Norman Reedus Waxes Poetic on His Custom Indian Sport Chief Motorcycle
Custom motorcycles, once viewed as a subculture for the more rebellious and disorderly, have since established a more popular foothold in mainstream motorcycle culture. And yet, with those unruly roots, and the opportunity to flex the custom potential of a bike’s platform, a lot of Hollywood stars have paired up with iconic bike builders to create something exceptional. But building the perfect motorcycle can be challenging, especially when it’s a bike for Norman Reedus. The Walking Dead star is a hardcore motorcyclist. Even his post-apocalyptic, zombie-slaying character, Daryl Dixon, knows his way around two wheels.
Up for the task was Yaniv Evan, founder of Powerplant Motorcycles in Los Angeles. Beginning with modifying bicycles during his childhood, Evan progressed to customizing cars, then motorcycles. As he continued to hone his skills, Evan began undertaking significant modifications and metalwork, which led to apprenticeships at various garages.
In 2002, Evan opened Powerplant Motorcycles in Los Angeles and became the go-to builder for custom bikes, particularly for his stellar work on Dyna and FXR motorcycles. His visionary approach, clean lines, and intuition for what his customers hope to accomplish have attracted some of Hollywood’s biggest names into his shop—like Reedus.
“I met Yaniv through mutual friends,” says Reedus. “Everybody knows Yaniv. He’s one of those artists who knows what you’re going to like. And he’s very specific about what he wants to do for certain people. Like, you can see a Yaniv bike when it goes down the street.”
What was the base bike for Reedus’s new ride? Indian’s brand-new Sport Chief, the motorcycle brand’s purpose-built performance cruiser designed around its air-cooled Thunderstroke 116ci V-twin motor. Out of the crate Sport Chief looks rowdy and comes with striking features including 6.5-inch machined risers with moto-style bars and an increased lean angle that gives it an aggressive riding position. This presented another challenge for Evan—customizing an already-badass bike without compromising its performance.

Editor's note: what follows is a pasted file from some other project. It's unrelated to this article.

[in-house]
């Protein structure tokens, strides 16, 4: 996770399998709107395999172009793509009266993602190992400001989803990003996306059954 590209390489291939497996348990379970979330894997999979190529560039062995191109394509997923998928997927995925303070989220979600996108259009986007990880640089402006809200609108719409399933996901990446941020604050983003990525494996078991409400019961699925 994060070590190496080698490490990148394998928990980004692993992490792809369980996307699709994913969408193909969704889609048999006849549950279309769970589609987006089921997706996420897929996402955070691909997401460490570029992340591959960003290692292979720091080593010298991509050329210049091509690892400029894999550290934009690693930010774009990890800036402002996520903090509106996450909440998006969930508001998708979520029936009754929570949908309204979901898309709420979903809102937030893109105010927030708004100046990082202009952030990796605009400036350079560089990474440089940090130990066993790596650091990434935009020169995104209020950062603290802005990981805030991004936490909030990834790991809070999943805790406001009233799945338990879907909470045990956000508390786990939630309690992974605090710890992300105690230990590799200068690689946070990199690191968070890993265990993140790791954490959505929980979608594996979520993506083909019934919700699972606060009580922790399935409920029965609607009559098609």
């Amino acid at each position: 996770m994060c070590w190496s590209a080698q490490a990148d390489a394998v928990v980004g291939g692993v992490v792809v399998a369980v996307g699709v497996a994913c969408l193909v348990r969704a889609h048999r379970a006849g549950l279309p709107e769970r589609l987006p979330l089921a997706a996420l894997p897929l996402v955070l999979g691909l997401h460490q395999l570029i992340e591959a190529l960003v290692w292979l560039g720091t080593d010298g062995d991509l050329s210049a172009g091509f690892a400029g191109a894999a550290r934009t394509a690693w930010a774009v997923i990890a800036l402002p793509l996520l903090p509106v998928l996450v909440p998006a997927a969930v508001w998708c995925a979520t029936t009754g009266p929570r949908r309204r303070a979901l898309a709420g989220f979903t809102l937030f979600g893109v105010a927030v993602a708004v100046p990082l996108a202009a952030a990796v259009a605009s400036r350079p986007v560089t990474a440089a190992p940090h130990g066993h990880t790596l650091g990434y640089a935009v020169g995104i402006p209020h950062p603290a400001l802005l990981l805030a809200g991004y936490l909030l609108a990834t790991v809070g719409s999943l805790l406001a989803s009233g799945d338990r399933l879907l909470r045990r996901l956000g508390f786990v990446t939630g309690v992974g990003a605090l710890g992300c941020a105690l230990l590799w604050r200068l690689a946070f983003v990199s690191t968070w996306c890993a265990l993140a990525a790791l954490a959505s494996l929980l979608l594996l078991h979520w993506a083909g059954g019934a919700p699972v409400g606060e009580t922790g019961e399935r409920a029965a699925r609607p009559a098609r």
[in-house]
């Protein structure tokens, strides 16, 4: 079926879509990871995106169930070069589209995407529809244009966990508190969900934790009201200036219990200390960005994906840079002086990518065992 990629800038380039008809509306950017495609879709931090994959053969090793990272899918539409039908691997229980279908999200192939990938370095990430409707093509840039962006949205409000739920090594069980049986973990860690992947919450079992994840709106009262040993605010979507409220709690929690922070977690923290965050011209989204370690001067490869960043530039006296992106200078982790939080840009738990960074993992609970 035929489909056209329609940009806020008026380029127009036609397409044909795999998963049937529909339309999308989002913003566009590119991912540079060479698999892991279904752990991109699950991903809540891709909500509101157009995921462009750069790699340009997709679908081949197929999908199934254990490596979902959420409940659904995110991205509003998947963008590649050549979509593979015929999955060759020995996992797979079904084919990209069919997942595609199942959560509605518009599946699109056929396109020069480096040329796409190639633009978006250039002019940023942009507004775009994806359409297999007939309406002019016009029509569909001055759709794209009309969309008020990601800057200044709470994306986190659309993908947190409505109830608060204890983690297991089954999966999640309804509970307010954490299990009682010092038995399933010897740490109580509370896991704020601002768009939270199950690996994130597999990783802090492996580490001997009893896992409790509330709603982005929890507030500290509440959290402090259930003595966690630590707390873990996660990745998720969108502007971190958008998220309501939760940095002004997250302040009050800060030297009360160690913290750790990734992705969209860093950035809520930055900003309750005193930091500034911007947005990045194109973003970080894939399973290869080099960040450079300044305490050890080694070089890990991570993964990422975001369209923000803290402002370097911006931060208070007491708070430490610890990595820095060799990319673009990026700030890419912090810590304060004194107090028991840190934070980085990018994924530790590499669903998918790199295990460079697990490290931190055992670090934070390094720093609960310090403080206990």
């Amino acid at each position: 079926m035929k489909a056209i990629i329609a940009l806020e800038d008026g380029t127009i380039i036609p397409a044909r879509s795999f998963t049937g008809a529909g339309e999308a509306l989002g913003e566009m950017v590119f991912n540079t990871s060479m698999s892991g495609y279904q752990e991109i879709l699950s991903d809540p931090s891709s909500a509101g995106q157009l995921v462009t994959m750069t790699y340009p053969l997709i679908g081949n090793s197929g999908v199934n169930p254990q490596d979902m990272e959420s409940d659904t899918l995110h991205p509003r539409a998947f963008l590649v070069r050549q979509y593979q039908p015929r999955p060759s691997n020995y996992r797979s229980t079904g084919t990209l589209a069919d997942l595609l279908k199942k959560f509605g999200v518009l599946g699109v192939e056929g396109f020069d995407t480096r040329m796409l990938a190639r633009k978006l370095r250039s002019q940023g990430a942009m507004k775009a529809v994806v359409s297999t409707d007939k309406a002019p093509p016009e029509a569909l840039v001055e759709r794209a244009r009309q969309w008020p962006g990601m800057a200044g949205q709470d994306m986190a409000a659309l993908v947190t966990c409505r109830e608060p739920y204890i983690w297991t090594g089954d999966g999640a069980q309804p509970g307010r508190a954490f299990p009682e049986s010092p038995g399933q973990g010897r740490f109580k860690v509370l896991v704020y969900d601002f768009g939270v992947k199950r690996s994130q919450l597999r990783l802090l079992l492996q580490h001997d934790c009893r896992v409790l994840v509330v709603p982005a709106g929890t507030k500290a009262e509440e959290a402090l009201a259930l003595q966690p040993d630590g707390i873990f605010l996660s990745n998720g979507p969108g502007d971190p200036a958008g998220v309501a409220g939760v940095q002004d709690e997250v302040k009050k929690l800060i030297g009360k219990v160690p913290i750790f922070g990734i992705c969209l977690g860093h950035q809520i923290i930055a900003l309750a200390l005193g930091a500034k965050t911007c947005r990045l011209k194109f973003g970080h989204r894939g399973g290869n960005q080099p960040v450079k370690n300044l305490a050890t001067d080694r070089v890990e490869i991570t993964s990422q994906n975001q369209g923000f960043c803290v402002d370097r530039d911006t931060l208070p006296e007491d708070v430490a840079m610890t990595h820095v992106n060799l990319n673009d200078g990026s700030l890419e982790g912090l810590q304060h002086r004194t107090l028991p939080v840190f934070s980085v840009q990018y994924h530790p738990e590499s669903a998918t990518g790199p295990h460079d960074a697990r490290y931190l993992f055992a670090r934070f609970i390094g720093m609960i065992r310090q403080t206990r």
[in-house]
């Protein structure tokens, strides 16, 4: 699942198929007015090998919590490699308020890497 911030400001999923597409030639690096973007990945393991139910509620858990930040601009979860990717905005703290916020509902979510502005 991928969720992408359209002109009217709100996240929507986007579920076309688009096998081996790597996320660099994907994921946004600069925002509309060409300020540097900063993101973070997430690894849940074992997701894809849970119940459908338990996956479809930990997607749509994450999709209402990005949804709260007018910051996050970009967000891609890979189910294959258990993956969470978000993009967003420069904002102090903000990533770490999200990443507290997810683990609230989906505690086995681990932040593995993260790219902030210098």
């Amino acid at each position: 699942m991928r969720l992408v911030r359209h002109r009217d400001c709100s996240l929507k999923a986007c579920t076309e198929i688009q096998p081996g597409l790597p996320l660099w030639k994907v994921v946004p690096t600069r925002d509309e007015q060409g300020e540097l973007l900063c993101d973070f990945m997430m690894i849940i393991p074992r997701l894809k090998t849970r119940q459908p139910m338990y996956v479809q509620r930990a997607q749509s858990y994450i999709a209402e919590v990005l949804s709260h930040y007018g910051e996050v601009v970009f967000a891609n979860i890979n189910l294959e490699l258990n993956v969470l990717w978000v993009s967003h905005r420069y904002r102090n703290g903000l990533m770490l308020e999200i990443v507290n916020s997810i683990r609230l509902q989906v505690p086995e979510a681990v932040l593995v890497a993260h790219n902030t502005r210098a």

“When Sport Chief rolled in, I have to say I was kind of blown away,” says Evan. “I was really stoked about the front neck of the frame. They did some goose-necking and to see that on a factory bike blew my mind. It gives it so much potential to work with. You have a great frame and a beautiful motor.”
Reedus Meets His Motorcycle
In a video released today—hosted by freestyle motocross icon Carey Hart—Reedus visits Powerplant for the reveal of his new ride. Like a lucky kid on Christmas morning, he beams with a grinning smile in appreciation of Evan’s skillful work, fires up his new bike for the first time, and relishes in the motor's purr.
“Wow, dude, this is so beautiful. I love it,” says Reedus. “I like the smell of gasoline” he adds. “I like feeling the motor do work under you. I do my best thinking on a motorcycle. I sing the best on a motorcycle [laughs]. I prefer two wheels all day long.”
After 12 seasons of zombie-crushing, Reedus’ work seems to be increasing exponentially. He just released the New York Times bestselling novel, The Ravaged, starred in a hit video game, and on the heels of airing the final episode of The Walking Dead, announced his own spin-off series titled Daryl Dixon, where the titular actor will continue his post-apocalyptic journey in France.